Science Dialogue

2017/4/10 Science dialogue program was conducted.

The program offers JSPS Overseas Fellows the unique opportunities to volunteer to give lectures in English on their research work at Japanese high schools in the vicinity of their host institutes.

The aim of the lectures is to stimulate the young students’ interest in research and deepen their understanding from a global point of view through interacting with Fellows.

■Introduction program

Science Dialogue Lecture at Nagoya City Koyo Senior High School on 14 December 2016
Lecturer: Dr. Jamjan MEEBOON

On 14 December, Dr. Jamjan Meeboon, who is a JSPS postdoctoral fellow, gave a lecture to first-year students at Nagoya City Koyo Senior High School. It focused on the adaptive evolution of mildew in tropical and subtropical regions.

Dr. Jamjan Meeboon

Dr. Meeboon began her lecture by introducing herself and her home country of Thailand. She told the students about the Thai King, Bhumibol Adulyadej, who had just passed away after a reign of 70 years, and talked about to them about Thailand geography, Buddhism and other aspects of Thai culture. Using a variety of photographs, she then introduced them to Chiang Mai, where she grew up, and to the local people’s traditional garments, to the Kayan people who live in the Chiang Mai area, and to the elephants that are a close part of the people’s lives. Hearing these things, the students were surprised at how different Thai culture is from that of their own.

Next, Dr. Meeboon gave her reasons for choosing mildew as the subject of her research, explaining that in Thailand 40% of the people work in agriculture and related fields, and that a vital objective of the national policy is the sustaining and increasing of agricultural production. To the degree, however, that pathogens infect agricultural products, crop yield is reduced. To sustain and increase agricultural production, therefore, it is necessary to reduce the loss of crop yield caused by plant pathogens. Dr. Meeboon how she is advancing her research toward achieving that end. More concretely, she said that there are three ways of reducing the pathogenic contamination of plants: Through effective agricultural practices, by detecting and diagnosing plant pathogens, and by controlling or eradicating the pathogens. Among them, her research is focused on detecting and diagnosing plant pathogens.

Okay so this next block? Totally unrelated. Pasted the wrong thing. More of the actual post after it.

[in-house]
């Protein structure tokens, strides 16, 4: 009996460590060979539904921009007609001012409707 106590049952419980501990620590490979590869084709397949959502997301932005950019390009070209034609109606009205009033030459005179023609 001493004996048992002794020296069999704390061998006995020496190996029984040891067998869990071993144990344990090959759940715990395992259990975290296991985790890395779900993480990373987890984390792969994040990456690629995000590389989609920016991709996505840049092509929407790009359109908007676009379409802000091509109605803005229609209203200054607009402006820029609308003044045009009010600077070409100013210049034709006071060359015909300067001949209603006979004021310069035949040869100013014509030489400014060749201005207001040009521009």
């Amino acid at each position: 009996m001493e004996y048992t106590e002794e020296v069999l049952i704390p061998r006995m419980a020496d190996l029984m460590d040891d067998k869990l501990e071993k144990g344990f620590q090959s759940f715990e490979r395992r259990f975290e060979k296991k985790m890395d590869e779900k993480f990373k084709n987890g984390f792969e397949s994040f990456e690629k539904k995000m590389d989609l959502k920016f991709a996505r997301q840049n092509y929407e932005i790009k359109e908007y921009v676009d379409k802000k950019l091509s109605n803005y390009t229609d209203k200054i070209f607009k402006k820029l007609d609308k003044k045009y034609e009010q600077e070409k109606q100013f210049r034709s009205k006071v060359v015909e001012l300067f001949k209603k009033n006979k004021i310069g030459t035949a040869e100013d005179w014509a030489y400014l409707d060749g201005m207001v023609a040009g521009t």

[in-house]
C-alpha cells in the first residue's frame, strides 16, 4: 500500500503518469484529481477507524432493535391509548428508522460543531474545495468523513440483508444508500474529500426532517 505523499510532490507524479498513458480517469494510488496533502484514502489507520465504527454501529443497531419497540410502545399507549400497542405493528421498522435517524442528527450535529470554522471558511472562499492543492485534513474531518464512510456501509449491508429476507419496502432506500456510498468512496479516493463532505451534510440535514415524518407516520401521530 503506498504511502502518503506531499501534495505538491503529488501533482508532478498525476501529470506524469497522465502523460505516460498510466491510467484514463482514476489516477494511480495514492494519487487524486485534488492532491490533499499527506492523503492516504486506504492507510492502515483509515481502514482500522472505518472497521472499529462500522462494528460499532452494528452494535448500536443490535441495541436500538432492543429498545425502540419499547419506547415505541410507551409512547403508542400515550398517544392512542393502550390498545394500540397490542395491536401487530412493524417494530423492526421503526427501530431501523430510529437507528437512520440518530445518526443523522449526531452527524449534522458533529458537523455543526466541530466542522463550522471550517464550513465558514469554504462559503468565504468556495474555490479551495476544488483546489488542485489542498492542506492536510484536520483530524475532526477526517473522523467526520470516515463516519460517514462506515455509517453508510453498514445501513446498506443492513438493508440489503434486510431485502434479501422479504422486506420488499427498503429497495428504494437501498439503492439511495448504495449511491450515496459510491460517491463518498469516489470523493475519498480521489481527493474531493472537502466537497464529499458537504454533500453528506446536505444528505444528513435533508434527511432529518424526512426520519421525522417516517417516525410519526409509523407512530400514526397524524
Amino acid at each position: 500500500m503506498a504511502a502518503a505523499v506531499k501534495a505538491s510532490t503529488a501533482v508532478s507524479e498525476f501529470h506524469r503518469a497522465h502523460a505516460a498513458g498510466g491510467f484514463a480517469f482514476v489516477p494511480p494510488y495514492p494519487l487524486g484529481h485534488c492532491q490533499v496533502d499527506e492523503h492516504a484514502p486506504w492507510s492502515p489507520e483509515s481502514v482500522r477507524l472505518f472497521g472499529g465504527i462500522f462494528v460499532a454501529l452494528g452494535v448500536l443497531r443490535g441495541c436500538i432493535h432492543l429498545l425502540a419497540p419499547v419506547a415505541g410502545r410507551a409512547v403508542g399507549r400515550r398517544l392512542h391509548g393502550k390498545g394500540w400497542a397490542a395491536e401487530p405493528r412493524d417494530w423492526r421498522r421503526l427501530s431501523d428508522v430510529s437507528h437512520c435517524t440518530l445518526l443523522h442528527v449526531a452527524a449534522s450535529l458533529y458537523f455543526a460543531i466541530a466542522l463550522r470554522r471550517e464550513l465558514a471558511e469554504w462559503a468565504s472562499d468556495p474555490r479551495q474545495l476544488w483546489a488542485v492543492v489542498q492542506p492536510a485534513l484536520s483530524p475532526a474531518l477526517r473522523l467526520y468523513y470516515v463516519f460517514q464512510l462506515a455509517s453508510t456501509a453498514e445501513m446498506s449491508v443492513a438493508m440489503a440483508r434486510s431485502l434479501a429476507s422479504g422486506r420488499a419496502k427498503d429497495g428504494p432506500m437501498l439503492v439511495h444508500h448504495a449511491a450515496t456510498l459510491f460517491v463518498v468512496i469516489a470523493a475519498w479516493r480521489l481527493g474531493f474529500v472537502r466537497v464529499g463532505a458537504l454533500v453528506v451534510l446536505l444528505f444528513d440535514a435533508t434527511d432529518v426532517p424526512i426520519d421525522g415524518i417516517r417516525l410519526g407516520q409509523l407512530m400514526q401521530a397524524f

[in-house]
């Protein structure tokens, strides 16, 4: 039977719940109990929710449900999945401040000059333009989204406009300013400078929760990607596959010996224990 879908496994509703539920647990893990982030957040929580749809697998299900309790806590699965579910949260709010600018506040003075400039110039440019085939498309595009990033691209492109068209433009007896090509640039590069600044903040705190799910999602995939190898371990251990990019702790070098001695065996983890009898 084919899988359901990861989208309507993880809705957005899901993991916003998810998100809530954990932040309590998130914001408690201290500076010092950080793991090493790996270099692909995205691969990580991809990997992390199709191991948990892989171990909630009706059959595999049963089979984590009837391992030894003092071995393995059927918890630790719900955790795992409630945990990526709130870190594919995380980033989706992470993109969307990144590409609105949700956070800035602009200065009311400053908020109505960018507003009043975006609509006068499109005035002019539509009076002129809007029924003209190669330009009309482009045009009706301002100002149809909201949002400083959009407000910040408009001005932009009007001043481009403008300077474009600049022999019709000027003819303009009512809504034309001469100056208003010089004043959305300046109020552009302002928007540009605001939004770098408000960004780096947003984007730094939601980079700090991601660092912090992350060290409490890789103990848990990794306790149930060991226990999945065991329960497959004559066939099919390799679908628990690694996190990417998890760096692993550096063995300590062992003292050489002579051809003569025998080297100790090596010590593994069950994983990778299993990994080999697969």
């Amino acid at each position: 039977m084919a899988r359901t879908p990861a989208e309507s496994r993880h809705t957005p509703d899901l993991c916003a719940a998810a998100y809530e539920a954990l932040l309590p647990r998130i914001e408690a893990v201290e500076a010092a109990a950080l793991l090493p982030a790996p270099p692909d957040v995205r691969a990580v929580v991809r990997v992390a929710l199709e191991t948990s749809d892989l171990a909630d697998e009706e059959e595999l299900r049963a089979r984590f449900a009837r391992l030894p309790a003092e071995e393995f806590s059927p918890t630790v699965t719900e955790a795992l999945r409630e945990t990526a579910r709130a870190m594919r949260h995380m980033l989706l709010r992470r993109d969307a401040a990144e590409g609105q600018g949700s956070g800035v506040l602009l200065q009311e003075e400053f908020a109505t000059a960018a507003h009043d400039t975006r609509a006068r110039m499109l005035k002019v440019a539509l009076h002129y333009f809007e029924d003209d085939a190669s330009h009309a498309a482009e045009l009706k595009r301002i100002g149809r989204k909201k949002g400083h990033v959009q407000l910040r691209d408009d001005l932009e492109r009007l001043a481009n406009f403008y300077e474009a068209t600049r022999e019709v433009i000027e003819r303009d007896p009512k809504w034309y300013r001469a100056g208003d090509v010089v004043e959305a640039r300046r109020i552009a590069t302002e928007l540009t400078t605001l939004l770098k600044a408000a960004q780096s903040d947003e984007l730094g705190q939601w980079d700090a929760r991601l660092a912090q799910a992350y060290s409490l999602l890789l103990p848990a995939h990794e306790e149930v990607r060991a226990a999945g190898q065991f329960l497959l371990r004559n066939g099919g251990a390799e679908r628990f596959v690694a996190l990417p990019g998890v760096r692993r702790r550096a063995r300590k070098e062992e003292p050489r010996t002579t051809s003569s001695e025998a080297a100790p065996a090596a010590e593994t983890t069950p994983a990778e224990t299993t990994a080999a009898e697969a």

She gave reasons for the importance of this area of research. First of all, if mildews are misdiagnosed, it will take more time and cost more money to control the disease. Also, when phytosanitary inspections are carried on traded agricultural products if errors are made in the list of pathogens on the exported products, they will be returned from the receiving countries. That would incur an economic loss for Thailand. Moreover, if mildew-contaminated products were overlooked in the importing process, they could increase the risk of local contamination by overseas strains of mildew, causing both agricultural damage and economic loss. Given this backdrop, Dr. Meeboon said that she is tackling the problem of mildew out of a desire to realize a stable food supply for both Thailand and a world of some 9-billion people.

Dr. Meeboon is currently carrying out her research at Mie University. The procedure she uses entails collecting powdery mildew in the field from Japan, Thailand and Indonesia, then bringing the specimens back to her lab to conduct microscopy observations and do DNA extraction and molecular analyses. As a Thai researcher, Dr. Meeboon said that she has four basic reasons for wanting to study mildews: (1) Wanting to increase agricultural production by eradicating pathogens; (2) Wanting elevate Thailand’s international competiveness in agricultural products; (3) Wanting to increase the food supply for people in Thailand and around the world; and (4) Wanting to teach the younger generation, who will shoulder the future of agriculture in Thailand, about plant pathogens and how to eradicate them. To achieve these goals and ambitions, Dr. Meeboon said that she chose to do research in Japan, as it is a leading country in the area of advanced agricultural management technology.

During the lecture

She used the time remaining after her lecture for a Q&A session with the students. First hesitant to ask questions, they soon felt more at ease and began pitching Dr. Meeboon a spirited volley of questions right up until the time ran out. Among their inquiries were questions about Dr. Meeboon’s life in Japan, the clothing worn by the Kayan people, and how to strengthen their English. Expressing interest in research, some of the students said that they appreciated the opportunity hear directly about the research being conducted by a researcher from another country. In response to a question about the Thai language, Dr. Meeboon taught the students how to pronounce Thai words, which led to everybody getting into the swing of practicing Thai pronunciation. A lively atmosphere abounded. The questions asked by the students not only showed interest in Dr. Meeboon’s research but also in her country’s lifestyle and culture, while their interaction with Dr. Meeboon gave them a chance to experience both the English and Thai languages.

Students asking questions